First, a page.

UK cemetery adopts new way of burying Muslims amid rising coronavirus deaths. The saff burial method has been approved by local Muslim scholars to accommodate the volume of deaths in the Muslim community.
A Muslim burial ground in Greater London has adopted an unprecedented method of burying the deceased that is compliant with Islamic law to cope with the growing number of people dying from COVID-19.
The method, which involves burying up to 10 people in individual chambers within one plot after a single funeral prayer is performed for all of them, is being used by Eternal Gardens, which is located in Chislehurst, in southeast London.
Eternal Gardens decided to adopt the saff burial method after consulting local Muslim scholars on the best way to deal with the spike in demand for burials that meant families would have to wait for over a week to see their loved ones buried.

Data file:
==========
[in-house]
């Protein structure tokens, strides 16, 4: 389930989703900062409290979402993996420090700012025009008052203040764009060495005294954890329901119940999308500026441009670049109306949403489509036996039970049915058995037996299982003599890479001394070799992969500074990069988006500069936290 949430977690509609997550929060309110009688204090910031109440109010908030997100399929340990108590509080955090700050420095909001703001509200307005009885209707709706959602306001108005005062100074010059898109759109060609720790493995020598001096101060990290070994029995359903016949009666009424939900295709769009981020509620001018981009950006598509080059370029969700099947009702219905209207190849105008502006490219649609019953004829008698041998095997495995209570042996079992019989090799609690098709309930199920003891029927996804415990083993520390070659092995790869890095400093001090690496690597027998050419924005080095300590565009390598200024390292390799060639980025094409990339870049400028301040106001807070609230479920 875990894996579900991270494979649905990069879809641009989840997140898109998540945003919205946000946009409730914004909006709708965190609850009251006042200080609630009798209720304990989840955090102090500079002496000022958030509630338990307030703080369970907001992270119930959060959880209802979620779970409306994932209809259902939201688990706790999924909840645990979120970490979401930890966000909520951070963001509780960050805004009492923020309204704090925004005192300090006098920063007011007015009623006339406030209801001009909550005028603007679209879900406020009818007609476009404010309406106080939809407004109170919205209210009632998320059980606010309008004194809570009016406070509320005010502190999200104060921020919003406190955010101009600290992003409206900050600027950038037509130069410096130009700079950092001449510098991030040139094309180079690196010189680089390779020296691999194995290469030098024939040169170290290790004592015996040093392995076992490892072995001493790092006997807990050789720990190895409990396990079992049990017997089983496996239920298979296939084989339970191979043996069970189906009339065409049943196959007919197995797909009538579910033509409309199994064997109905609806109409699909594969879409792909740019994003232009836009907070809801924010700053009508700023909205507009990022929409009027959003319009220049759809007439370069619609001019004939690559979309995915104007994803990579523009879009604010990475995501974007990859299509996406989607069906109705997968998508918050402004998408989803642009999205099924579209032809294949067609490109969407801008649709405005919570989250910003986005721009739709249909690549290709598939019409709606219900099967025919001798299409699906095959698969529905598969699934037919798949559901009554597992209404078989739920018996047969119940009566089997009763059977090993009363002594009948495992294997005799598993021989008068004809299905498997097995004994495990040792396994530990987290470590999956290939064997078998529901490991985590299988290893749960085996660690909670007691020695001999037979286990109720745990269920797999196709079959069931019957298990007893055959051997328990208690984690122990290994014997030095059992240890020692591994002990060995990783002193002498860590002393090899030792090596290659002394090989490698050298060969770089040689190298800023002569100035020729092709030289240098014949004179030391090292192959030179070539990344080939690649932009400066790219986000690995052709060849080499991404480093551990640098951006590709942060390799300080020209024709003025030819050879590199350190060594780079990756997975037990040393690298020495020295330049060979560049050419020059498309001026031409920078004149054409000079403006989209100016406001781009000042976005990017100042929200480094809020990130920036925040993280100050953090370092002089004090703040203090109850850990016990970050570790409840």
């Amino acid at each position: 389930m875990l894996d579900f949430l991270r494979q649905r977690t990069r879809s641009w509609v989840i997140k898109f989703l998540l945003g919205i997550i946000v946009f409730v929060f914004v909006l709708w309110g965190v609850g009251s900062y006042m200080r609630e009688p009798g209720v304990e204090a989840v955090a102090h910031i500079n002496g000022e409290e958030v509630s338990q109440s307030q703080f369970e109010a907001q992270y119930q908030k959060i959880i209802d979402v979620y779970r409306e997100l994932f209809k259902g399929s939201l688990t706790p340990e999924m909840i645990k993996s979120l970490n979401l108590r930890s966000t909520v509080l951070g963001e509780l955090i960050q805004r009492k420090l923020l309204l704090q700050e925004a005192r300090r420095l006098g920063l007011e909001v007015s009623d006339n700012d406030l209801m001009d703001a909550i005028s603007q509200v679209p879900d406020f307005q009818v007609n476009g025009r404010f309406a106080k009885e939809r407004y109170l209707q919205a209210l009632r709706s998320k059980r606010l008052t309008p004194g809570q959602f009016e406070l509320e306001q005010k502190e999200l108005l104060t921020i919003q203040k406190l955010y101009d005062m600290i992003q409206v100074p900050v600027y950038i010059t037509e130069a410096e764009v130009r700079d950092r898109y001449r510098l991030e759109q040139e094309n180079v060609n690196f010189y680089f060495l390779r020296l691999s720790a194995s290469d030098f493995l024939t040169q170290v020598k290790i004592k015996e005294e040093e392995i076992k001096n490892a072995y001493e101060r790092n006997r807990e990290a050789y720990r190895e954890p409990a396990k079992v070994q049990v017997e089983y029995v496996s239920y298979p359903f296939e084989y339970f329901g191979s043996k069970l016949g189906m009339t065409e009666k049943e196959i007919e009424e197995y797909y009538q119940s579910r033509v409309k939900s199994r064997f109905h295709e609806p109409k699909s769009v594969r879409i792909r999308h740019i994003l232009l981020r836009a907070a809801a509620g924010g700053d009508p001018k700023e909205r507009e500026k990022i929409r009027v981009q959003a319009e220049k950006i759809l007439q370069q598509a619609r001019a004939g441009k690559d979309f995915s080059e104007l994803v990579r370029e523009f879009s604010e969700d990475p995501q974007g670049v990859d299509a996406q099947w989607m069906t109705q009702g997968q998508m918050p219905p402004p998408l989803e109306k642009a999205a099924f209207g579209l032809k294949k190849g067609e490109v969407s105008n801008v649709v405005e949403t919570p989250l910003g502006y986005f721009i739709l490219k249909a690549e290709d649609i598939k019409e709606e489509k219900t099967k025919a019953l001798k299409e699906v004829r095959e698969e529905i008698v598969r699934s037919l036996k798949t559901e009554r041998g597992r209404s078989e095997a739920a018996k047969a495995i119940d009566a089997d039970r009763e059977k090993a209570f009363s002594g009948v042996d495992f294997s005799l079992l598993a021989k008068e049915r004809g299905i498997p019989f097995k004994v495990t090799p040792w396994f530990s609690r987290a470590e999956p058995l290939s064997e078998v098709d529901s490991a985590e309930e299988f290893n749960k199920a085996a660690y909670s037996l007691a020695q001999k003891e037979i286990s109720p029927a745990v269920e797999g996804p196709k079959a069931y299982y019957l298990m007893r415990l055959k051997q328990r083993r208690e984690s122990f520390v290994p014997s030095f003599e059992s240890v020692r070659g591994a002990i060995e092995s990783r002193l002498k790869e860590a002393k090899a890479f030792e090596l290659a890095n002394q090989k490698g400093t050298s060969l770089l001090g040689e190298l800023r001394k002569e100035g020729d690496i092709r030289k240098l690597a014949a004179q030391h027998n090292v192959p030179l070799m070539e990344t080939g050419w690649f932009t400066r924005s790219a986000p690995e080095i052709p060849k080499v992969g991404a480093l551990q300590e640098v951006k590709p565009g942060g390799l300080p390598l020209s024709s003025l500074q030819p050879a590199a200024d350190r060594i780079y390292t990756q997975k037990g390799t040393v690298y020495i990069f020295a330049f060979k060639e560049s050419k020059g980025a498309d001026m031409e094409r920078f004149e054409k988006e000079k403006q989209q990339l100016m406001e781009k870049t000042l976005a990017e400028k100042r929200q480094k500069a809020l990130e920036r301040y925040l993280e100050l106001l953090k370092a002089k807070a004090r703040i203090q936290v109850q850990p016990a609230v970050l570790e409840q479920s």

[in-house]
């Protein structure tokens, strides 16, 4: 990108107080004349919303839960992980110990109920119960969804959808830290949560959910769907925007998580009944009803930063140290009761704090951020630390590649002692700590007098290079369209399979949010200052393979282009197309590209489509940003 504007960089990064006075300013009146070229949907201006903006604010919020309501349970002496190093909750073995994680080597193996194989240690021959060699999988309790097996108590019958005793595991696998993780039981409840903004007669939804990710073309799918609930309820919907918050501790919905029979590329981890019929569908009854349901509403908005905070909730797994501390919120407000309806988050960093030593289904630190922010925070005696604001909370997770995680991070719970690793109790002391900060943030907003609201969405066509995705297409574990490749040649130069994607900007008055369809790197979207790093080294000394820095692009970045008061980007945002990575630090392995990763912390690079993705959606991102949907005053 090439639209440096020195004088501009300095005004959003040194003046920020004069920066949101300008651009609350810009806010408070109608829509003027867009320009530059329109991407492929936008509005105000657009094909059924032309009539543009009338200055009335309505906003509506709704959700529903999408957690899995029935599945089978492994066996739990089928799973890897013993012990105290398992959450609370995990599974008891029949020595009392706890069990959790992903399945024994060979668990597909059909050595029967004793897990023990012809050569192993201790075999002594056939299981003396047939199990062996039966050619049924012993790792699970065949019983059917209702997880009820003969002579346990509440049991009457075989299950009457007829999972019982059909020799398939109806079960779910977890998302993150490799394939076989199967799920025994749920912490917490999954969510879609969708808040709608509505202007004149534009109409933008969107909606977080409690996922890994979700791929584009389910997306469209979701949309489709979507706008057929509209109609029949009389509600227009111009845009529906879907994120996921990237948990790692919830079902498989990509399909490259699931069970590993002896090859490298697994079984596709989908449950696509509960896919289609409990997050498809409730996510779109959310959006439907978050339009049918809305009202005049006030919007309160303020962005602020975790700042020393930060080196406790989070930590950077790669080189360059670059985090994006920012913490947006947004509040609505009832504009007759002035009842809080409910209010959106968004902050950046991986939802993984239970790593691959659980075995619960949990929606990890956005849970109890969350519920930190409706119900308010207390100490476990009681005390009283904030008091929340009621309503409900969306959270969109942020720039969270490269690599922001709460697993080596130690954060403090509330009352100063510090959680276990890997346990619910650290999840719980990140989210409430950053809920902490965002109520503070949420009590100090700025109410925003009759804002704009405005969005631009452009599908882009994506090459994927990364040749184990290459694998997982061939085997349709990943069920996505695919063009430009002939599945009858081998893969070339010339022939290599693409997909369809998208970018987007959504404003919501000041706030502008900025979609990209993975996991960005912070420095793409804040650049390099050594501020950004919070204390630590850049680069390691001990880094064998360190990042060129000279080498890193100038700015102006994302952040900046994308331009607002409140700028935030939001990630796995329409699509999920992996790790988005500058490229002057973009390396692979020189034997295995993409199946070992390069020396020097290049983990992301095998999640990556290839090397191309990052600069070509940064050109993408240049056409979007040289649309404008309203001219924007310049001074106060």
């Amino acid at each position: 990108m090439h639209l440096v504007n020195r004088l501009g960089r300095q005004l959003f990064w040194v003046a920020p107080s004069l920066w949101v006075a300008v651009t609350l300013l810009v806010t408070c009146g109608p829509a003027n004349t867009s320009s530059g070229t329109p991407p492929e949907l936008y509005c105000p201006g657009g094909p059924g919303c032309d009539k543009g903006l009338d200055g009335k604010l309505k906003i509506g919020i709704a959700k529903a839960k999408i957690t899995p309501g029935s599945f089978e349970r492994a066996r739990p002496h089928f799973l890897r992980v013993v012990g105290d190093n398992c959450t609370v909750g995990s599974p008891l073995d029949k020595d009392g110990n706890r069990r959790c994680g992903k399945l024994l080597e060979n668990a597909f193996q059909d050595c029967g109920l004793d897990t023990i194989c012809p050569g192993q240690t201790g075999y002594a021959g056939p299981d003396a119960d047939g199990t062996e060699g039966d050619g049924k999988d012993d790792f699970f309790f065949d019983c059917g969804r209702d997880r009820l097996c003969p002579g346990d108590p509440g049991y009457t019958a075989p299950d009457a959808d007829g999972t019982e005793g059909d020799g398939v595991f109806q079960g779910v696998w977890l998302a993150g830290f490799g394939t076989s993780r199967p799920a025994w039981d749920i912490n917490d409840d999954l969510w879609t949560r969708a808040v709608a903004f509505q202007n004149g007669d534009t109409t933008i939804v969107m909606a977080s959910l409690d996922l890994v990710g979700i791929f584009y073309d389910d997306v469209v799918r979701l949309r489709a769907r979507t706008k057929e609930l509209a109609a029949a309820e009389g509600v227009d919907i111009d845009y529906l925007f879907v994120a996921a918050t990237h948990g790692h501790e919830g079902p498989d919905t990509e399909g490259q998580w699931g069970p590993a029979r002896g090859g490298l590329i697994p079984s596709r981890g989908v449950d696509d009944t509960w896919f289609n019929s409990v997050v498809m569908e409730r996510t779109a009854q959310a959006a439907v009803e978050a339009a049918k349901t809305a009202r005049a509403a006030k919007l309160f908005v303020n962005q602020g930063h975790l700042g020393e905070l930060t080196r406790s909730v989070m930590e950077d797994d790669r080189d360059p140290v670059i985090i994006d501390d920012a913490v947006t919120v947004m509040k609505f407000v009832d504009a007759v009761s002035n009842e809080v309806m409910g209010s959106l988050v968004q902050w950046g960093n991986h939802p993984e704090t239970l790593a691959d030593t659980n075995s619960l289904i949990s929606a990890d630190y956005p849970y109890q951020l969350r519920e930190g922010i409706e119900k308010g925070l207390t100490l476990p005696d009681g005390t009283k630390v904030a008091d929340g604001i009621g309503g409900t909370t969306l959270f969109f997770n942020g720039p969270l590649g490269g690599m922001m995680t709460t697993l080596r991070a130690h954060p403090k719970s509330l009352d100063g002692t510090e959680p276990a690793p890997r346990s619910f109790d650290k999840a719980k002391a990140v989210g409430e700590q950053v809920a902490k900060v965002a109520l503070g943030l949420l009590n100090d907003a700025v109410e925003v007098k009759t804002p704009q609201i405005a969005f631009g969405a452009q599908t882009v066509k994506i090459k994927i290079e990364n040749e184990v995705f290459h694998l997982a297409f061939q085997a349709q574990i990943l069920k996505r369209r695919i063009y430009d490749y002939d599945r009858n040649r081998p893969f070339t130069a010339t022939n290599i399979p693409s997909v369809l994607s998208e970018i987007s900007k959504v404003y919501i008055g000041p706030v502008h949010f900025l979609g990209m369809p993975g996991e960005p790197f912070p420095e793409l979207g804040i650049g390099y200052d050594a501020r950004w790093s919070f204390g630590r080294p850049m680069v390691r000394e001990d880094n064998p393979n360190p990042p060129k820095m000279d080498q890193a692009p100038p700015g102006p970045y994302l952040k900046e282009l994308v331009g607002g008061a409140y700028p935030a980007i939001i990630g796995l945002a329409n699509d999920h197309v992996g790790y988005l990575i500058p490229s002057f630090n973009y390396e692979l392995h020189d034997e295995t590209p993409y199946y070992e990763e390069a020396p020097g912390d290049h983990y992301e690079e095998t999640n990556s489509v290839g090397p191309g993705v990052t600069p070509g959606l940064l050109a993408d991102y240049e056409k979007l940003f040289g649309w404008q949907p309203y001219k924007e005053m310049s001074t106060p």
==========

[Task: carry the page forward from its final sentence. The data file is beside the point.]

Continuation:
The second of such “saff” burials took place on Saturday. Saff means row in Arabic, and the name reflects the method of laying the deceased to rest in rows within a plot.
Usually buries a maximum of ten people per week at the grounds under normal circumstances. On average it is about eight people per week. Three weeks ago that figure had doubled, and the following week it trebled. Last week the cemetery had to bury buried 54 people, with 45 of them being Covid-19 deaths.
These are extraordinary times for the country as a whole and Muslim community is having to adapt to the rising death toll.
Muslims bury their dead as soon as possible, and the deceased is washed and shrouded in cloth according to Islamic guidelines.
A funeral prayer is then performed, and the person is laid to rest in a grave on their right side facing Makkah. The grave should be perpendicular to the holy city.